Gökbez relief

Coordinates: 37°45′13.4″N 34°39′25.4″E / 37.753722°N 34.657056°E / 37.753722; 34.657056

The Hittite Gökbez relief is a rock relief at Gökbez and dates from the time of the Neo-Hittite states. Rock reliefs are a prominent aspect of Hittite art.

Gökbez relief is located in Turkey
Gökbez relief
Location of the Gökbez relief within Turkey.
The Gökbez relief.

LocationEdit

The relief is in a courtyard in Gökbez, Bor District, Niğde Province, Turkey, about 12 km southeast of Kemerhisar and 22 km south of the provincial capital of Niğde. Kemerhisar is the site of the ancient city of Tyana and was centre of the minor Luwian state of Tuwanuwa. The ancient route from Tyana, through Halala to the Cilician Gates, was probably already in use in Hittite times.[1] The relief lies beside the old path.

DescriptionEdit

The relief lies broken away and on its side in a courtyard in the village, leaning on the exterior wall of a house. The stone block measures 3 metres wide and 2.4 metres high, the relief is 2 metres x 2 metres. The badly weathered image shows the god Tarhunzas facing left. He holds a double axe in his right hand and a thunderbolt in his left. The god has a beard and long hair which falls to his shoulders. He is dressed in a knee-length robe with a broad belt. A vine grows up between his legs and grape clusters hang down beside him to the left. To the right of the figure is a double arch with a horizontal line running across it two thirds of the way up.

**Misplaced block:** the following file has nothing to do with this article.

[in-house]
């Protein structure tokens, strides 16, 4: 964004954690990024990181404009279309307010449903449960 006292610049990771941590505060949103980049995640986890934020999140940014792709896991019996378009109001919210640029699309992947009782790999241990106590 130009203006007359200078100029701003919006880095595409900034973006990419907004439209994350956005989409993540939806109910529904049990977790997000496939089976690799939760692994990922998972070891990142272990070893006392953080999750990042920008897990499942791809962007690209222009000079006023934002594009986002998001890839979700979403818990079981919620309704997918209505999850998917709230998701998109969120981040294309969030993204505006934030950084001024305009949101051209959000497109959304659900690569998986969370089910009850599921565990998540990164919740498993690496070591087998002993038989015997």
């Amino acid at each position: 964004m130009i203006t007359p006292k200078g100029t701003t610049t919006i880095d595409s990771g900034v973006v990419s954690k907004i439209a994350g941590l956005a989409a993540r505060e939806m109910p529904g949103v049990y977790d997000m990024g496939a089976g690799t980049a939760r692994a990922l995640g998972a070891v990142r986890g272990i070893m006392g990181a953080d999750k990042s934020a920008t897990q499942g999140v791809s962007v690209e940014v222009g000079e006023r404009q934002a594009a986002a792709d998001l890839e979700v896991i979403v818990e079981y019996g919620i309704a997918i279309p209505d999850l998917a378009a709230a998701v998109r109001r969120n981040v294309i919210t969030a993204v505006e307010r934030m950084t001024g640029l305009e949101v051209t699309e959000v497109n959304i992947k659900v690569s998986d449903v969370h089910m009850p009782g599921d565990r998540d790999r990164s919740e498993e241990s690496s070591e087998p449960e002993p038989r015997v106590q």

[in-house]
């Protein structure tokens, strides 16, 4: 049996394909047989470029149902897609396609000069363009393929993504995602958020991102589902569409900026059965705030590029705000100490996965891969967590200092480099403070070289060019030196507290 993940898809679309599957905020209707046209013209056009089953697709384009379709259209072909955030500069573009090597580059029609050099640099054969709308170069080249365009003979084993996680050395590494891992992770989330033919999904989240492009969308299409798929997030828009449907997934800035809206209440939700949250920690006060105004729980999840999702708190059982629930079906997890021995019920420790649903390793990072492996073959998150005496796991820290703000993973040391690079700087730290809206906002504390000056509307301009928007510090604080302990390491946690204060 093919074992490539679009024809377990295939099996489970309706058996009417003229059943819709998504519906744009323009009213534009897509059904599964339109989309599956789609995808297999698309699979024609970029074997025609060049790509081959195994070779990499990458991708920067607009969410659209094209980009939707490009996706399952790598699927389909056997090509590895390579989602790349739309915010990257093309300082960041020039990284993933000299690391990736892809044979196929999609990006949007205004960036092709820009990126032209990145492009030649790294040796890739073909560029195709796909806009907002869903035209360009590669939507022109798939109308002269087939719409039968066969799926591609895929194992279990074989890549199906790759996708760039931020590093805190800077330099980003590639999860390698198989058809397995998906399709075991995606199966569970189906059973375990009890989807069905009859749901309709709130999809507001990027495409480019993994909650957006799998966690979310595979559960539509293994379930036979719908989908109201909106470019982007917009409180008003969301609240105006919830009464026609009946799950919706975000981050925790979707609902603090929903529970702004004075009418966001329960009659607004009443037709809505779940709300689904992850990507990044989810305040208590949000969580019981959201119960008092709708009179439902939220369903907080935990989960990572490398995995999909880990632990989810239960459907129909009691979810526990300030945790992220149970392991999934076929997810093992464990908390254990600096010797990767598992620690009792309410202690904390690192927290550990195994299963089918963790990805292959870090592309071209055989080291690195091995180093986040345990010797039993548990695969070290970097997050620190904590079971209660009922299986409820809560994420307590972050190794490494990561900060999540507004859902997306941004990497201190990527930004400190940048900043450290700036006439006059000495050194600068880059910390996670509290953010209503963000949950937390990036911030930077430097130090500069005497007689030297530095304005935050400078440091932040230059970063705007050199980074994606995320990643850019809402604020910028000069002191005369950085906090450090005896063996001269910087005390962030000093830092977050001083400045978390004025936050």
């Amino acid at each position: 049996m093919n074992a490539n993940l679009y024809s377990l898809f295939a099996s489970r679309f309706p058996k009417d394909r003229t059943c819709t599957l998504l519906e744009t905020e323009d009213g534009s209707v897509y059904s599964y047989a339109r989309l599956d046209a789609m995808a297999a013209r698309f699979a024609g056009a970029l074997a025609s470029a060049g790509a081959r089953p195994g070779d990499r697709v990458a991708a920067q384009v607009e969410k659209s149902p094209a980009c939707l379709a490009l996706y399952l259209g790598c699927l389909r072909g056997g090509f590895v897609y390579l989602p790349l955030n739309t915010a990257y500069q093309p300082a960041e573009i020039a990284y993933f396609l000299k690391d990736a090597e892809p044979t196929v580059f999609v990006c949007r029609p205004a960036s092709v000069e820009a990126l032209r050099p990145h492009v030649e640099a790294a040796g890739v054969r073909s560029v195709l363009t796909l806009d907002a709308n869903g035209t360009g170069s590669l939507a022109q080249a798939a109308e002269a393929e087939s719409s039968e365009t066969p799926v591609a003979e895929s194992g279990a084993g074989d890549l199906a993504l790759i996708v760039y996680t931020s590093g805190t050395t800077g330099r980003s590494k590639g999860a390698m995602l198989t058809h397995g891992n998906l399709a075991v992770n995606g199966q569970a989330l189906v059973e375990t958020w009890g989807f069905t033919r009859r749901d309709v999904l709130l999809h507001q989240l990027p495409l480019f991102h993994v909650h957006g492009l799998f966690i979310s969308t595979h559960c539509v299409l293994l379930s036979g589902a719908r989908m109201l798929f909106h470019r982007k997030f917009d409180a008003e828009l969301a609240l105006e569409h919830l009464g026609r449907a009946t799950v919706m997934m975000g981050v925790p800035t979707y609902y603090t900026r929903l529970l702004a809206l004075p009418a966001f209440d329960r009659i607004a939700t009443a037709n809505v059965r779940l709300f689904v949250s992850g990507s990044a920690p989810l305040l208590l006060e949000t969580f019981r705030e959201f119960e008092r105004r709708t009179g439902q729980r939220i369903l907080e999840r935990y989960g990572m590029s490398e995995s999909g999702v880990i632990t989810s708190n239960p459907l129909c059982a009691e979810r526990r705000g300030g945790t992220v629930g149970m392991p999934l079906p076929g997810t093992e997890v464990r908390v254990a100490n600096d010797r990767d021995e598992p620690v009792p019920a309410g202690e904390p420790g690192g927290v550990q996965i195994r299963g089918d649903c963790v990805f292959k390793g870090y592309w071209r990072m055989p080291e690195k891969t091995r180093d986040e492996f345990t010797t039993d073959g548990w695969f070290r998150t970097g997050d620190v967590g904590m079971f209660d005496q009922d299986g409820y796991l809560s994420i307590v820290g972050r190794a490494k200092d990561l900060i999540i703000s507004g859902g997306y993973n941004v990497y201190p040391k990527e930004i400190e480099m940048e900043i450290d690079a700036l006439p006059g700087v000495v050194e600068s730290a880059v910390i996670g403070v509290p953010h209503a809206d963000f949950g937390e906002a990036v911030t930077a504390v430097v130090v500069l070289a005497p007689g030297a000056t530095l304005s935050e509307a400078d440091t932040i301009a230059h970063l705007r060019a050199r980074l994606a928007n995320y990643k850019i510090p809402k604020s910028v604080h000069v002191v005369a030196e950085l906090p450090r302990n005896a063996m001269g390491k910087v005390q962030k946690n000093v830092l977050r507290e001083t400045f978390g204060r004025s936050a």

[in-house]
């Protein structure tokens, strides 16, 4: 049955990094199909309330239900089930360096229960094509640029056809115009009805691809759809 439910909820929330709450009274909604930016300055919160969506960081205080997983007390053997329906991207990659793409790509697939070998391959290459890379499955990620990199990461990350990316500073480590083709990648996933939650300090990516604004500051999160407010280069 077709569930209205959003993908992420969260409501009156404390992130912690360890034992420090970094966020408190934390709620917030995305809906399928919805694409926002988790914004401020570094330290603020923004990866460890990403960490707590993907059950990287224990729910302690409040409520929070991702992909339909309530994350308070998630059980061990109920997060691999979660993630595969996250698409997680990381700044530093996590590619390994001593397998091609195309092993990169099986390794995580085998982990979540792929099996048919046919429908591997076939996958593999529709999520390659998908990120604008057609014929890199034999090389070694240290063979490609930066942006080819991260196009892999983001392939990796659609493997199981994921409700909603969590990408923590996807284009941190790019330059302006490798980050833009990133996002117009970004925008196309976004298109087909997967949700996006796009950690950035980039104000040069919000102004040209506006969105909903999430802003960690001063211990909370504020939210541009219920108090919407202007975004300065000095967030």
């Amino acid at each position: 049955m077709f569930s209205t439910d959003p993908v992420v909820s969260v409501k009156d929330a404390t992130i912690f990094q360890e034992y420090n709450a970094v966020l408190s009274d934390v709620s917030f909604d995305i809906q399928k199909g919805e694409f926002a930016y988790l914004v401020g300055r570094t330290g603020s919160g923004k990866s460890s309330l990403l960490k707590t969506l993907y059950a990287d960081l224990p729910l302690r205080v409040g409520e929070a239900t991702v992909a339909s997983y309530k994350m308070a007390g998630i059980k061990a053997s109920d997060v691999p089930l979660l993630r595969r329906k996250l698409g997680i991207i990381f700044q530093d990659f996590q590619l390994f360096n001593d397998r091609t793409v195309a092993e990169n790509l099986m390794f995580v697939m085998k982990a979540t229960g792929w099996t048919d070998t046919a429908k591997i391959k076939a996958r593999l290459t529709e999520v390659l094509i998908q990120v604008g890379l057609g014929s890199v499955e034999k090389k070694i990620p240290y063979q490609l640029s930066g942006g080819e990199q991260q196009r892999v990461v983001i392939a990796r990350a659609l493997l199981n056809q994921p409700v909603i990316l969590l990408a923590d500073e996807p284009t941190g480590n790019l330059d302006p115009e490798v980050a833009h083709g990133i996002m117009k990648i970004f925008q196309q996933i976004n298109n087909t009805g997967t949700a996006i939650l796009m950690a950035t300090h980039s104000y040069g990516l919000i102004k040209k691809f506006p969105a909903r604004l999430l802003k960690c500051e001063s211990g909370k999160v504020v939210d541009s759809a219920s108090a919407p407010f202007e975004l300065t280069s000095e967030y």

Dietrich Berges and Johannes Nollé suggest that it probably originally contained (or was intended to contain) an inscription. Horst Eringhaus thought it was a Phrygian double idol, like that described by Dietrich Berndt at Midas Kenti.[2] The posture and costume of the figure show strong similarities to the Niğde Stele (on display in the Niğde Archaeological Museum), which also depicts Tarhunzas. For this reason, the relief is dated to the late 8th or early 7th century BC.

ReferencesEdit

  1. ^ Dietrich Berges, Johannes Nollé: Tyana - Archäologisch-historische Untersuchungen zum südwestlichen Kappadokien. Rudolf Habelt, Bonn 2000 ISBN 3-7749-2959-9 p. 20
  2. ^ Dietrich Berndt. "Midasstadt: Kleine und kleinste Felsmonumente. Überlegungen zu einer frühen Besiedlung." in Elmar Schwertheim, Engelbert Winter (Ed.): Neue Funde und Forschungen in Phrygien. Asia Minor Studien 61, 2006 pp. 1–32.

BibliographyEdit

  • Erol Faydalı. "Gökbez Kaya Kabartması." Anadolu 18, 1974, pp. 135–136 (PDF).
  • Dietrich Berges, Johannes Nollé. Tyana - Archäologisch-historische Untersuchungen zum südwestlichen Kappadokien. Rudolf Habelt, Bonn 2000 ISBN 3-7749-2959-9 pp. 103–104.
  • Horst Ehringhaus. Das Ende, das ein Anfang war - Felsreliefs und Felsinschriften der luwischen Staaten Kleinasiens vom 12. bis 8./7. Jahrhundert v. Chr. Nünnerich-Asmus, Mainz 2014, ISBN 978-3-943904-67-3 pp. 61–66.

External linksEdit